3. Resonant tunneling diodes (RTDs) have come full-circle in the past 10 years after their demonstration in the early 1990s as the fastest room-temperature semiconductor oscillator, displaying experimental results up to 712 GHz and fmax values exceeding 1.0 THz [1]. Now the RTD is once again the preeminent electronic oscillator above 1.0 THz and is being implemented as a coherent source [2] and a self-oscillating mixer [3], amongst other applications. This paper concerns RTD electroluminescence – an effect that has been studied very little in the past 30+ years of RTD development, and not at room temperature. We present experiments and modeling of an n-type In0.53Ga0.47As/AlAs double-barrier RTD operating as a cross-gap light emitter at ~300K. The MBE-growth stack is shown in Fig. 1(a). A 15-μm-diam-mesa device was defined by standard planar processing including a top annular ohmic contact with a 5-μm-diam pinhole in the center to couple out enough of the internal emission for accurate free-space power measurements [4]. The emission spectra have the behavior displayed in Fig. 1(b), parameterized by bias voltage (VB). The long wavelength emission edge is at  = 1684 nm - close to the In0.53Ga0.47As bandgap energy of Ug ≈ 0.75 eV at 300 K.more »The spectral peaks for VB = 2.8 and 3.0 V both occur around  = 1550 nm (h = 0.75 eV), so blue-shifted relative to the peak of the “ideal”, bulk InGaAs emission spectrum shown in Fig. 1(b) [5]. These results are consistent with the model displayed in Fig. 1(c), whereby the broad emission peak is attributed to the radiative recombination between electrons accumulated on the emitter side, and holes generated on the emitter side by interband tunneling with current density Jinter. The blue-shifted main peak is attributed to the quantum-size effect on the emitter side, which creates a radiative recombination rate RN,2 comparable to the band-edge cross-gap rate RN,1. Further support for this model is provided by the shorter wavelength and weaker emission peak shown in Fig. 1(b) around = 1148 nm. Our quantum mechanical calculations attribute this to radiative recombination RR,3 in the RTD quantum well between the electron ground-state level E1,e, and the hole level E1,h. To further test the model and estimate quantum efficiencies, we conducted optical power measurements using a large-area Ge photodiode located ≈3 mm away from the RTD pinhole, and having spectral response between 800 and 1800 nm with a peak responsivity of ≈0.85 A/W at  =1550 nm. Simultaneous I-V and L-V plots were obtained and are plotted in Fig. 2(a) with positive bias on the top contact (emitter on the bottom). The I-V curve displays a pronounced NDR region having a current peak-to-valley current ratio of 10.7 (typical for In0.53Ga0.47As RTDs). The external quantum efficiency (EQE) was calculated from EQE = e∙IP/(∙IE∙h) where IP is the photodiode dc current and IE the RTD current. The plot of EQE is shown in Fig. 2(b) where we see a very rapid rise with VB, but a maximum value (at VB= 3.0 V) of only ≈2×10-5. To extract the internal quantum efficiency (IQE), we use the expression EQE= c ∙i ∙r ≡ c∙IQE where ci, and r are the optical-coupling, electrical-injection, and radiative recombination efficiencies, respectively [6]. Our separate optical calculations yield c≈3.4×10-4 (limited primarily by the small pinhole) from which we obtain the curve of IQE plotted in Fig. 2(b) (right-hand scale). The maximum value of IQE (again at VB = 3.0 V) is 6.0%. From the implicit definition of IQE in terms of i and r given above, and the fact that the recombination efficiency in In0.53Ga0.47As is likely limited by Auger scattering, this result for IQE suggests that i might be significantly high. To estimate i, we have used the experimental total current of Fig. 2(a), the Kane two-band model of interband tunneling [7] computed in conjunction with a solution to Poisson’s equation across the entire structure, and a rate-equation model of Auger recombination on the emitter side [6] assuming a free-electron density of 2×1018 cm3. We focus on the high-bias regime above VB = 2.5 V of Fig. 2(a) where most of the interband tunneling should occur in the depletion region on the collector side [Jinter,2 in Fig. 1(c)]. And because of the high-quality of the InGaAs/AlAs heterostructure (very few traps or deep levels), most of the holes should reach the emitter side by some combination of drift, diffusion, and tunneling through the valence-band double barriers (Type-I offset) between InGaAs and AlAs. The computed interband current density Jinter is shown in Fig. 3(a) along with the total current density Jtot. At the maximum Jinter (at VB=3.0 V) of 7.4×102 A/cm2, we get i = Jinter/Jtot = 0.18, which is surprisingly high considering there is no p-type doping in the device. When combined with the Auger-limited r of 0.41 and c ≈ 3.4×10-4, we find a model value of IQE = 7.4% in good agreement with experiment. This leads to the model values for EQE plotted in Fig. 2(b) - also in good agreement with experiment. Finally, we address the high Jinter and consider a possible universal nature of the light-emission mechanism. Fig. 3(b) shows the tunneling probability T according to the Kane two-band model in the three materials, In0.53Ga0.47As, GaAs, and GaN, following our observation of a similar electroluminescence mechanism in GaN/AlN RTDs (due to strong polarization field of wurtzite structures) [8]. The expression is Tinter = (2/9)∙exp[(-2 ∙Ug 2 ∙me)/(2h∙P∙E)], where Ug is the bandgap energy, P is the valence-to-conduction-band momentum matrix element, and E is the electric field. Values for the highest calculated internal E fields for the InGaAs and GaN are also shown, indicating that Tinter in those structures approaches values of ~10-5. As shown, a GaAs RTD would require an internal field of ~6×105 V/cm, which is rarely realized in standard GaAs RTDs, perhaps explaining why there have been few if any reports of room-temperature electroluminescence in the GaAs devices. [1] E.R. Brown,et al., Appl. Phys. Lett., vol. 58, 2291, 1991. [5] S. Sze, Physics of Semiconductor Devices, 2nd Ed. 12.2.1 (Wiley, 1981). [2] M. Feiginov et al., Appl. Phys. Lett., 99, 233506, 2011. [6] L. Coldren, Diode Lasers and Photonic Integrated Circuits, (Wiley, 1995). [3] Y. Nishida et al., Nature Sci. Reports, 9, 18125, 2019. [7] E.O. Kane, J. of Appl. Phy 32, 83 (1961). [4] P. Fakhimi, et al., 2019 DRC Conference Digest. [8] T. Growden, et al., Nature Light: Science & Applications 7, 17150 (2018). [5] S. Sze, Physics of Semiconductor Devices, 2nd Ed. 12.2.1 (Wiley, 1981). [6] L. Coldren, Diode Lasers and Photonic Integrated Circuits, (Wiley, 1995). [7] E.O. Kane, J. of Appl. Phy 32, 83 (1961). [8] T. Growden, et al., Nature Light: Science & Applications 7, 17150 (2018).« less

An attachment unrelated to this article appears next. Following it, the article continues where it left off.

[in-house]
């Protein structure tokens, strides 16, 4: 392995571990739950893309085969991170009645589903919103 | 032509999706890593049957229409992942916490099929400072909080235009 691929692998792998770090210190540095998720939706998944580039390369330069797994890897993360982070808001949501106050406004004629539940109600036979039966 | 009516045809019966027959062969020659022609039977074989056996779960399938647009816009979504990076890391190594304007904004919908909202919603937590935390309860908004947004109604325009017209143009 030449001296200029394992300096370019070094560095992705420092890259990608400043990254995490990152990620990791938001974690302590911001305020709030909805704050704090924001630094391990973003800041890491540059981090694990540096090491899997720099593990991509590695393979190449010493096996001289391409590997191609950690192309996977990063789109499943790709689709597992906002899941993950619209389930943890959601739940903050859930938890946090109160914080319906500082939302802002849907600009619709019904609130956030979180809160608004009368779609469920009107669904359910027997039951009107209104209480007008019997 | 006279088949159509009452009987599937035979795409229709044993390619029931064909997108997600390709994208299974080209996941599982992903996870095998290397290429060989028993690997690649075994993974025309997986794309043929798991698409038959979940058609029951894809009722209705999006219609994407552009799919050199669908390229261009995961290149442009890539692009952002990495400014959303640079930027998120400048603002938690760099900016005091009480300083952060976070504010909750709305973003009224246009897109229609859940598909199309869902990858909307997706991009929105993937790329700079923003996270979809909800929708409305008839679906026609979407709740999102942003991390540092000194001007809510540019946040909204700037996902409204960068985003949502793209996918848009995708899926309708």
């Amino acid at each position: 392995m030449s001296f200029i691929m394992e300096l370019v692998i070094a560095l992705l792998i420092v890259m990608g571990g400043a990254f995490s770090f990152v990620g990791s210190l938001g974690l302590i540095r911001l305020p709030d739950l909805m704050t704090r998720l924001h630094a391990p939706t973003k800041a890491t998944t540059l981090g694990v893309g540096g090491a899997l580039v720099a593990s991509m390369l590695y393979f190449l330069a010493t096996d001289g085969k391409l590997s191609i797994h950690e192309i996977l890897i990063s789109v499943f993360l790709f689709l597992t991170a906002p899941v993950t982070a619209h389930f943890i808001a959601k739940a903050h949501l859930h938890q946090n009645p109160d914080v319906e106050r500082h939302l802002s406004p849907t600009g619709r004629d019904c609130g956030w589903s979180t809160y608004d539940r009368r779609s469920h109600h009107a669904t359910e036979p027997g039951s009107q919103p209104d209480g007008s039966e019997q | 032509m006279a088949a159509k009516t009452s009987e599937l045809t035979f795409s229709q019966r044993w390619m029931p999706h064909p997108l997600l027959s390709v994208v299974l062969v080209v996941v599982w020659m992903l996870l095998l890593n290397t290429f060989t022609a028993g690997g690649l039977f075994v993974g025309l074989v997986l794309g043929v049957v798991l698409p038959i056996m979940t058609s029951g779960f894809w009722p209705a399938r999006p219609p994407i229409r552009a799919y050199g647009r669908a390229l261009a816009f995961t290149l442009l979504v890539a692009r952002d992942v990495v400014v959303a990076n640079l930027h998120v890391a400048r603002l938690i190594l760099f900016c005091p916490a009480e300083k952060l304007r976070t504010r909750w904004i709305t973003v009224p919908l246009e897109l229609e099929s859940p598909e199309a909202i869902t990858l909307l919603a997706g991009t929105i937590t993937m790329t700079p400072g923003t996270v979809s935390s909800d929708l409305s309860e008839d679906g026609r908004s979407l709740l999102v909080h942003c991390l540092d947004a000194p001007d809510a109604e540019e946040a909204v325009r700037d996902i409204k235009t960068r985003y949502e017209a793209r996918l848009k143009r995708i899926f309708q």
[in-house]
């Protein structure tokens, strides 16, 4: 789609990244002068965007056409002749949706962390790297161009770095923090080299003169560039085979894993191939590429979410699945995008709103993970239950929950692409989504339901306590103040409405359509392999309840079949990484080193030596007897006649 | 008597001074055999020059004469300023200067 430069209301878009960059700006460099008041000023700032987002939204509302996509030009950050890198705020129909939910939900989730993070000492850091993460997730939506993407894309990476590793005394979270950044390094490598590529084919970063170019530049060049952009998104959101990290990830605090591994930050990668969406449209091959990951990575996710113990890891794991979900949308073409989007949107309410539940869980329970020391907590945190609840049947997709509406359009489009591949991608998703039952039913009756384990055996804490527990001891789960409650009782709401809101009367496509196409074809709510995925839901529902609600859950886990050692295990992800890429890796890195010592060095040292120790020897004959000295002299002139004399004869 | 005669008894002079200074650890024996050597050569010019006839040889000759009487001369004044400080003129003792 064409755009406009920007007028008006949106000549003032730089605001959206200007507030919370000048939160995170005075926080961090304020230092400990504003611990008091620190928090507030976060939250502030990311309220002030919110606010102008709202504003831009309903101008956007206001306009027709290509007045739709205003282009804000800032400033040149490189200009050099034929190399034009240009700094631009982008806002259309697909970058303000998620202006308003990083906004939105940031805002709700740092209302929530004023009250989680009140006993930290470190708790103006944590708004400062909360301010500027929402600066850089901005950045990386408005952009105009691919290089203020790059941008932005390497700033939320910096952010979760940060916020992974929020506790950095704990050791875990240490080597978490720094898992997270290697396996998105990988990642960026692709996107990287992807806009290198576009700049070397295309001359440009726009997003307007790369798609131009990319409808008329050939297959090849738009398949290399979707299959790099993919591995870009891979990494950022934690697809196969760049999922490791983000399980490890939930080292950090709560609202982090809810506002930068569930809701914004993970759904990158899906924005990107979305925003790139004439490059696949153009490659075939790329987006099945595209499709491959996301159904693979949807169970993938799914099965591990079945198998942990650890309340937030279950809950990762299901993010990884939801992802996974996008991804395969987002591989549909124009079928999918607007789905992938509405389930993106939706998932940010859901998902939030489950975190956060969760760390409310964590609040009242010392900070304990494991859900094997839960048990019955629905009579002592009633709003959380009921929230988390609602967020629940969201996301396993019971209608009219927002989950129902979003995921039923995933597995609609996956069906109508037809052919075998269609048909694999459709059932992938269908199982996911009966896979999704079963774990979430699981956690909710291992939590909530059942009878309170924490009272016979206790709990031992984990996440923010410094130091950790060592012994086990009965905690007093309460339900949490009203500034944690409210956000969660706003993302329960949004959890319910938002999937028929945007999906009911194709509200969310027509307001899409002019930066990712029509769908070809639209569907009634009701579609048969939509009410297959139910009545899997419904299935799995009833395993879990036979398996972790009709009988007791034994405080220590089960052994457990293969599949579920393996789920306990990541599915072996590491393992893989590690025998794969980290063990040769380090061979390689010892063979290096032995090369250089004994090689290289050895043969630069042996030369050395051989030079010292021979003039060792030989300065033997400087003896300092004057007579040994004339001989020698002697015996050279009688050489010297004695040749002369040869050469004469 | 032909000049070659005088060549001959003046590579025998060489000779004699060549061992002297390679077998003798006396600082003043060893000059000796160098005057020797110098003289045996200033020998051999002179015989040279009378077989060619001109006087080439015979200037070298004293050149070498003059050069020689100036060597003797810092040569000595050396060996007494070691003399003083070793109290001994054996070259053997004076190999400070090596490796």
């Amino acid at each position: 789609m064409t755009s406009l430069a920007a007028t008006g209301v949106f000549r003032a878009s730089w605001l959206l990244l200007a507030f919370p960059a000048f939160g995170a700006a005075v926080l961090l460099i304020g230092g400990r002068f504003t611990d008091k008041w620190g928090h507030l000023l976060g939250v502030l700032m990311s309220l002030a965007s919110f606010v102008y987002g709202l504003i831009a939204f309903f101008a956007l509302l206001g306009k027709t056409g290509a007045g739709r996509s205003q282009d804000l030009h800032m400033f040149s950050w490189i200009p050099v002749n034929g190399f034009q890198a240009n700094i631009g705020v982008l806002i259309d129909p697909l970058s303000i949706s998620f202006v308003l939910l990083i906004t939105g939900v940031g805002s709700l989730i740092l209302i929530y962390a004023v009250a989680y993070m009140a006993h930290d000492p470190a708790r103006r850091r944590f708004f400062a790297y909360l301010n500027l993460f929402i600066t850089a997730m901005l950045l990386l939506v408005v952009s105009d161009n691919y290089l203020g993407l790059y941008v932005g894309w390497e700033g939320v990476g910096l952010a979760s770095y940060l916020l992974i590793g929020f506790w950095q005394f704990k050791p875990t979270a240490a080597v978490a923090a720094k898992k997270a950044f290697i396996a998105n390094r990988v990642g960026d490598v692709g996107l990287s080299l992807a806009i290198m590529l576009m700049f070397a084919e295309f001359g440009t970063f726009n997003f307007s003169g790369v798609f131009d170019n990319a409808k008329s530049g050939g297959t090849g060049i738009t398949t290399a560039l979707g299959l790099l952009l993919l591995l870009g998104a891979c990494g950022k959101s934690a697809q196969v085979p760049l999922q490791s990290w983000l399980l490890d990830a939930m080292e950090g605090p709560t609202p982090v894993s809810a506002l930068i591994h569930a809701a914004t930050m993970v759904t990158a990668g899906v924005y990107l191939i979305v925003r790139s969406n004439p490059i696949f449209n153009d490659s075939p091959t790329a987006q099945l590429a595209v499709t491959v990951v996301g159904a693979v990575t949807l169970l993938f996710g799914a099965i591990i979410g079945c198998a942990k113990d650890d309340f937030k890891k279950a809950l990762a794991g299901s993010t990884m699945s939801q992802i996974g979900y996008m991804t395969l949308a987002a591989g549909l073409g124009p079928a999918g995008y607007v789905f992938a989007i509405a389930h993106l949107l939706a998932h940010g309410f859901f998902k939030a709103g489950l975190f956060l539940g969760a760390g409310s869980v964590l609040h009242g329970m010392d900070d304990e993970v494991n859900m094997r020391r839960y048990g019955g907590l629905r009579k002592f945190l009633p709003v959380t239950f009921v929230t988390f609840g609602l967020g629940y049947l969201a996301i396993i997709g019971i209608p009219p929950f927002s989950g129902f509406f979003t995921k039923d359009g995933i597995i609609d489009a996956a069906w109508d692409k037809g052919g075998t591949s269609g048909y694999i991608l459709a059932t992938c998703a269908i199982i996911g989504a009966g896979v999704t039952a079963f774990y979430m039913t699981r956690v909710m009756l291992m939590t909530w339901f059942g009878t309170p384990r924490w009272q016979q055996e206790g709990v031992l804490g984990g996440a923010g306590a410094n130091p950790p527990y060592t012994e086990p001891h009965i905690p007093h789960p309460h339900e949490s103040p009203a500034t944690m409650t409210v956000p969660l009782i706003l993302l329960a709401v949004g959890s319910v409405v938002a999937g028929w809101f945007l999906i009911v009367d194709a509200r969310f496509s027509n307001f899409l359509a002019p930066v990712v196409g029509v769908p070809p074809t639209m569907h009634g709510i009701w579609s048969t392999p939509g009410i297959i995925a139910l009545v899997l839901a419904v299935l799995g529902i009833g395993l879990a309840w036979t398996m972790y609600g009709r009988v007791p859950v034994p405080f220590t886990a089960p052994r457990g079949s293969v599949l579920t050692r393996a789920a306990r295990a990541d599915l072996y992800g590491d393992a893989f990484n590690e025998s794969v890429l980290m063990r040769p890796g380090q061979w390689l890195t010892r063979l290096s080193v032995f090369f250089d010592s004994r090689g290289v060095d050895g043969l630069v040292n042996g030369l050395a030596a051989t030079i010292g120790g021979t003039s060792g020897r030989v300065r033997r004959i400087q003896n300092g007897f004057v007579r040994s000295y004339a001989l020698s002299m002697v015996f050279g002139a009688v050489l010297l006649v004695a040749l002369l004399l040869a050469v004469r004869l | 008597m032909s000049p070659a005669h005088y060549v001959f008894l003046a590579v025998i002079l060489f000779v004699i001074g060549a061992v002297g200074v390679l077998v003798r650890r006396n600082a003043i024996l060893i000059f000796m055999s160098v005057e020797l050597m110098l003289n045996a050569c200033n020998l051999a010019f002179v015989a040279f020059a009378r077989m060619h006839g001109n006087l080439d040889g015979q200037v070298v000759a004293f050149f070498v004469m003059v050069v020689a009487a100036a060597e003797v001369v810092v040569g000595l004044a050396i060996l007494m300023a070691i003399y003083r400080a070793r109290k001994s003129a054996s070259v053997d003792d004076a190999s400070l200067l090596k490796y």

4. The success of graphene created a new era in materials science, especially for two-dimensional (2D) materials. 2D single-crystal carbon nitride (C 3 N) is the first and only crystalline, hole-free, single-layer carbon nitride and its controlled large-scale synthesis has recently attracted tremendous interest in thermal transport. Here, we performed a comparative study of thermal transport between monolayer C 3 N and the parent graphene, and focused on the effect of temperature and strain on the thermal conductivity ( κ ) of C 3 N, by solving the phonon Boltzmann transport equation (BTE) based on first-principles calculations. The κ of C 3 N shows an anomalous temperature dependence, and the κ of C 3 N at high temperatures is larger than the expected value following the common trend of κ ∼ 1/ T . Moreover, the κ of C 3 N is found to be increased by applying a bilateral tensile strain, despite its similar planar honeycomb structure to graphene. The underlying mechanism is revealed by providing direct evidence for the interaction between lone-pair N-s electrons and bonding electrons from C atoms in C 3 N based on the analysis of orbital-projected electronic structures and electron localization function (ELF). Our researchmore »not only conduct a comprehensive study on the thermal transport in graphene-like C 3 N, but also reveal the physical origin of its anomalous properties, which would have significant implications on the future studies of nanoscale thermal transport.« less
  5. Abstract

    New technologies are emerging which allow us to manipulate and assemble 2-dimensional (2D) building blocks, such as graphene, into synthetic van der Waals (vdW) solids. Assembly of such vdW solids has enabled novel electronic devices and could lead to control over anisotropic thermal properties through tuning of inter-layer coupling and phonon scattering. Here we report the systematic control of heat flow in graphene-based vdW solids assembled in a layer-by-layer (LBL) fashion. In-plane thermal measurements (between 100 K and 400 K) reveal substrate and grain boundary scattering limit thermal transport in vdW solids composed of one to four transferred layers of graphene grown by chemical vapor deposition (CVD). Such films have room temperature in-plane thermal conductivity of ~400 Wm−1 K−1. Cross-plane thermal conductance approaches 15 MWm−2 K−1for graphene-based vdW solids composed of seven layers of graphene films grown by CVD, likely limited by rotational mismatch between layers and trapped particulates remnant from graphene transfer processes. Our results provide fundamental insight into the in-plane and cross-plane heat carrying properties of substrate-supported synthetic vdW solids, with important implications for emerging devices made from artificially stacked 2D materials.